4. IIRC VO Questions were part of the Survey Obsidian did back in 2015ish, around the time of PoE's release. This discussion shouldn't be side-tracked by the merits of voice overs specifically. It would be interesting for instance what the actual VO budget was en detail, but we'll never know exactly. It obviously was a time consuming thing, as also outlined by the Shacknews article linked to earlier. The cast was also pretty big. As for my own experience, I liked the VO in Deadfire (I'm reading/playing in German, actually). Good Job. It's not a make or break feature to me though. Some lines of VO are pretty nice, as it manages to convey a character better if decent casting is involved (IE style). However, at the end of the day, as with anything -- budgeting. And about how much text there's going to be, that's up to the writing department. I'd rather play a decent game on a budget than no game at all.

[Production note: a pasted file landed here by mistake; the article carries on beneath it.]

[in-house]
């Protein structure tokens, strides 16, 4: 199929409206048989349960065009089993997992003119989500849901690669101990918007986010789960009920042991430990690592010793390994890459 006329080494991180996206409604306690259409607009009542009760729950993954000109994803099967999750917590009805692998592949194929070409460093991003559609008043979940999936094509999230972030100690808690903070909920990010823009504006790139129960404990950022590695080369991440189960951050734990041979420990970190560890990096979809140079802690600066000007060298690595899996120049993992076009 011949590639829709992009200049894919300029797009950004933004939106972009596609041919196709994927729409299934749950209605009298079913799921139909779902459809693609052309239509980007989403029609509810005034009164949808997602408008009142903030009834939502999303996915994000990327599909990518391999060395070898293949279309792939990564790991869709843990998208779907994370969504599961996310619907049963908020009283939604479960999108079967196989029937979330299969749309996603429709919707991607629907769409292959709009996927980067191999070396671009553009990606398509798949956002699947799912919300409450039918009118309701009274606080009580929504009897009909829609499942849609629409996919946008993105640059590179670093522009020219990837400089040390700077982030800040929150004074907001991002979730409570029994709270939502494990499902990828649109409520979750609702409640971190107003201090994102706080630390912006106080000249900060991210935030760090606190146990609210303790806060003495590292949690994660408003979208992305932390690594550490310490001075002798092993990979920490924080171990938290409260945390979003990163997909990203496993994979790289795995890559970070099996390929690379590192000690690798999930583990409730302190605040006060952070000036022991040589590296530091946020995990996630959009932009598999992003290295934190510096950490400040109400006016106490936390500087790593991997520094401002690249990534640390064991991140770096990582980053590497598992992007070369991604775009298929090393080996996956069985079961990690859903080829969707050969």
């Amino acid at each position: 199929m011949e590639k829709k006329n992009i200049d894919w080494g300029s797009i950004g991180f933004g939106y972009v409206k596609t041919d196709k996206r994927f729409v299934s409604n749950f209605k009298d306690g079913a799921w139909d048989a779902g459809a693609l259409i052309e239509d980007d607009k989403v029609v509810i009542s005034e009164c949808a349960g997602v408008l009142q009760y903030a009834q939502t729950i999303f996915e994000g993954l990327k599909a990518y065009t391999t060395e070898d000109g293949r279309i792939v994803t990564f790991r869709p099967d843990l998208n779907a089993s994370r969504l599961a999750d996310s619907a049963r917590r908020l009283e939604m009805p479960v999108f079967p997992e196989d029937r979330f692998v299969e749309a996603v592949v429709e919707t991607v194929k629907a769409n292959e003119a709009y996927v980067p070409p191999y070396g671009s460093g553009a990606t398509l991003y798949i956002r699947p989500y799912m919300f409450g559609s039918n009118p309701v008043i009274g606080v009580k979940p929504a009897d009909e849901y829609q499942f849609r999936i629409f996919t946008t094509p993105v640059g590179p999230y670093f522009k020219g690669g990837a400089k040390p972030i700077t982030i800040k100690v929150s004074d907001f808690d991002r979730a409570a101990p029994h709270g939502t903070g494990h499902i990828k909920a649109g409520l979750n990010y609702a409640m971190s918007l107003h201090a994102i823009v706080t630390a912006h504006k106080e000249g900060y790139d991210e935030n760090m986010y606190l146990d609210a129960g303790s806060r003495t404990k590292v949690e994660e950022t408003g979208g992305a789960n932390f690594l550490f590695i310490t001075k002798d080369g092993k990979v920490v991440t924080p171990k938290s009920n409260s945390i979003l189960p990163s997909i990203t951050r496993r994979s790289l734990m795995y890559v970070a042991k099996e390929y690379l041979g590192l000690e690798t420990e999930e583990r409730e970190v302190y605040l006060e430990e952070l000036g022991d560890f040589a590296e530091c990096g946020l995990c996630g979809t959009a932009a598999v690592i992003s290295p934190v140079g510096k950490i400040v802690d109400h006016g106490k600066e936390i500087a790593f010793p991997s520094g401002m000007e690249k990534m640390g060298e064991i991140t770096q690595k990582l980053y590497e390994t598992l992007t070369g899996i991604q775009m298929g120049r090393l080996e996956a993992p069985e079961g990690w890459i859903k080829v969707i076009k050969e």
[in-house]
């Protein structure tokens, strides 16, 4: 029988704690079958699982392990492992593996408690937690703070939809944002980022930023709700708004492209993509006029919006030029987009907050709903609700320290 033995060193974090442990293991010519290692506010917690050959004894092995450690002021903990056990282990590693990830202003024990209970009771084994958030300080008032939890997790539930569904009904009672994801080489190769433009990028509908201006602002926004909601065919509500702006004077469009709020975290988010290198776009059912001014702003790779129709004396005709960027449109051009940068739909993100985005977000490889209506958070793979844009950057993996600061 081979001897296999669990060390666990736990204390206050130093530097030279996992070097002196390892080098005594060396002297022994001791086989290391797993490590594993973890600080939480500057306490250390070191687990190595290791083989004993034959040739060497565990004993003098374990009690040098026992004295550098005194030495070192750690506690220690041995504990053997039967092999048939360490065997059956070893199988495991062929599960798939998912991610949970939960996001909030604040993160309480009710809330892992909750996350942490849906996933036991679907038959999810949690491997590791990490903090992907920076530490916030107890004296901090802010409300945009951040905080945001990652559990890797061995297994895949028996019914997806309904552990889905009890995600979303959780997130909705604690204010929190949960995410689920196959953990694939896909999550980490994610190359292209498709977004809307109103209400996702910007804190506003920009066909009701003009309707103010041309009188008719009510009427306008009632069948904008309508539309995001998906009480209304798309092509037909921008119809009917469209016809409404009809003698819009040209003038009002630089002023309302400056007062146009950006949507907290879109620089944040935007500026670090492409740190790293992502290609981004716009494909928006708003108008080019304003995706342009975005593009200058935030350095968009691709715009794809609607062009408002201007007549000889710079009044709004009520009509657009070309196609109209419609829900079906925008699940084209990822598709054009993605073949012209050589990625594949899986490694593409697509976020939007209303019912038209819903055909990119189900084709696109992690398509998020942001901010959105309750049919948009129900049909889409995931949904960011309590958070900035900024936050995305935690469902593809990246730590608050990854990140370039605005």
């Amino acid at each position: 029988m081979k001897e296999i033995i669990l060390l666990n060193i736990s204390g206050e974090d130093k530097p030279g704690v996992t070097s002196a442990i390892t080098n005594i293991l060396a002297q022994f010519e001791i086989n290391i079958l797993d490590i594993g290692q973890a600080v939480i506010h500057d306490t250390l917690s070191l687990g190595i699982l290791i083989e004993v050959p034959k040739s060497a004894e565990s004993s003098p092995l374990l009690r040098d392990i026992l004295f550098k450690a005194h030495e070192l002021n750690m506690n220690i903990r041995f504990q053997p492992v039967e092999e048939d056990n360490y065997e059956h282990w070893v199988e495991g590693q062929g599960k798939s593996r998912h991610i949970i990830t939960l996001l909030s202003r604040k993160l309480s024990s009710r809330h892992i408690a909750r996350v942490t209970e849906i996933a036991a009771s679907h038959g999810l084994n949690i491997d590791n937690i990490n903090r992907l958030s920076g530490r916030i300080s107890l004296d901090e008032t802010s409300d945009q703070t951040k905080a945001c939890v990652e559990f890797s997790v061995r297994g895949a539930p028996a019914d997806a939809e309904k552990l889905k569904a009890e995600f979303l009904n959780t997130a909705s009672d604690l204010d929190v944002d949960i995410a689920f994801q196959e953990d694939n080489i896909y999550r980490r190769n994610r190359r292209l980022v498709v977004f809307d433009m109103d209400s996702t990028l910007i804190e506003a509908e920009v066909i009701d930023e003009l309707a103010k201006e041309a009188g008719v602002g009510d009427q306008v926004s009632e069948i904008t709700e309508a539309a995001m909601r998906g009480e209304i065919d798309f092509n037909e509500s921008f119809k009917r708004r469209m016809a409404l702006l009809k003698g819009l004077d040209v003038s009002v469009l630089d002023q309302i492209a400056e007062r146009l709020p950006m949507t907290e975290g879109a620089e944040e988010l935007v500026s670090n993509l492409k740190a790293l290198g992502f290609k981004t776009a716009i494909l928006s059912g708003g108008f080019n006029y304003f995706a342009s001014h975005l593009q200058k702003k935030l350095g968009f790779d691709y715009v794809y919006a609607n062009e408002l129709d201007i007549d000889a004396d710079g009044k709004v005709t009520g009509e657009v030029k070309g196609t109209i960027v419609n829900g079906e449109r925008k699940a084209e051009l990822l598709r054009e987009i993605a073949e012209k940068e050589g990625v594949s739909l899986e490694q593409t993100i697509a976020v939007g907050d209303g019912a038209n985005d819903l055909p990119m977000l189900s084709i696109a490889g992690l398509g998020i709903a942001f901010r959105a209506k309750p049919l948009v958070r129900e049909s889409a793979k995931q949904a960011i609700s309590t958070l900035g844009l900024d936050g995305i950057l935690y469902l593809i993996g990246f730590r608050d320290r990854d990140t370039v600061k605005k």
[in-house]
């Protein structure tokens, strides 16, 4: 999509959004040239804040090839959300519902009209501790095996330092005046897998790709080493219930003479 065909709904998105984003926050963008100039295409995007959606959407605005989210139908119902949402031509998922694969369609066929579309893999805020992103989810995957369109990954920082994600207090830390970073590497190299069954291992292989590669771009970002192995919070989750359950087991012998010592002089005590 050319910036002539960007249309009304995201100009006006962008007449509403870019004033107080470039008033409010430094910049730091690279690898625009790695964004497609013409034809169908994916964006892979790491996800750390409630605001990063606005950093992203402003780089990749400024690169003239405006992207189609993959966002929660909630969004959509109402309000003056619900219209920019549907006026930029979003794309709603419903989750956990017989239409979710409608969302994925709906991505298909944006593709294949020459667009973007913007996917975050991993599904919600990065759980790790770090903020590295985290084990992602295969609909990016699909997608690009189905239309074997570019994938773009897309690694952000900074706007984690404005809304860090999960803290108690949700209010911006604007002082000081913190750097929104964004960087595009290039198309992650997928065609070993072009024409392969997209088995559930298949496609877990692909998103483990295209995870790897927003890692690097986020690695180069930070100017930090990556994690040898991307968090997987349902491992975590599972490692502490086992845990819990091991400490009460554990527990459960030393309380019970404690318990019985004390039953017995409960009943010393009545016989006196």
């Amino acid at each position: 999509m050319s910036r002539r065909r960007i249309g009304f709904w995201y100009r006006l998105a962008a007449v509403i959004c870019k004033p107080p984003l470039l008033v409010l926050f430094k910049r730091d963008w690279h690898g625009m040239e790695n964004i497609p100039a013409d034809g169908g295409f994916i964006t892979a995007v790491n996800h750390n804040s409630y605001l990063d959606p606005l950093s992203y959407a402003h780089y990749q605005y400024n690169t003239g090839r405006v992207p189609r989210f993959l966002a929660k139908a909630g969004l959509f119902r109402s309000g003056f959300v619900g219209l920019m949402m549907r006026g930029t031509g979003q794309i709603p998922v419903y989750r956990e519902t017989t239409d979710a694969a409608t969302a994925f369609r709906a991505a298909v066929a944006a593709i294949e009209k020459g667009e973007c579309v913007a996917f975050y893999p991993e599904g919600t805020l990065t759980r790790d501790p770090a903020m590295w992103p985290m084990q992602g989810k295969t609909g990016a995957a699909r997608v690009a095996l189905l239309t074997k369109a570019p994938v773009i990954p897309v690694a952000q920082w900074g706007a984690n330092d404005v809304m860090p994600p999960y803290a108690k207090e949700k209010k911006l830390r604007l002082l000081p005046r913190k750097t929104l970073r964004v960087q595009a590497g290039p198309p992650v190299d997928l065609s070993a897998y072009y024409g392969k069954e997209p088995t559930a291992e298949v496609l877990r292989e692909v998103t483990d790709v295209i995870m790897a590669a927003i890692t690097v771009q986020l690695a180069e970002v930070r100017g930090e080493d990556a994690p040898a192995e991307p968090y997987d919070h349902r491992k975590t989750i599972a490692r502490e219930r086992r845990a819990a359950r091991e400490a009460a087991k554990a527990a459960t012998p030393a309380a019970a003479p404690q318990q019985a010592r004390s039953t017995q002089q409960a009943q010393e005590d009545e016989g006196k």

5. Selling 600k copies of a game which main audience is bound to be PC based. As argued, outside of Baldur's Gate (plus ist Sequel), none of the Infinity engine games got anywhere near to selling 1M during their entire lifetime (nor any of the original Fallouts). They were still seen as being profitable, so was Black Isle as a division. Not sure what inXile's Goal for Wasteland 3 is likewise -- it seems higher than for 2 -- they're likely eyeing the X-Com/Original sin crowd too. However, back when Kickstarter was still a hype, IIRC Fargo would argue they'd be happy to ship ~200k additional copies of their games (that plus the backer copies, naturally). I could be wrong of course, but Wasteland 3 seems another project that sets itself up to "fail". Full VO expectations may be "real", but it seems you're not going to convince anybody outside the core audience of these game's to suddenly pick them up in masses just because that stuff is all voiced. Pathfinder didn't have it, and won't have it for Righteous either. If the aim is truly to expand this core audience, then you've got to change the games, but given that the entire premise was proving the audience is still there, what's the point?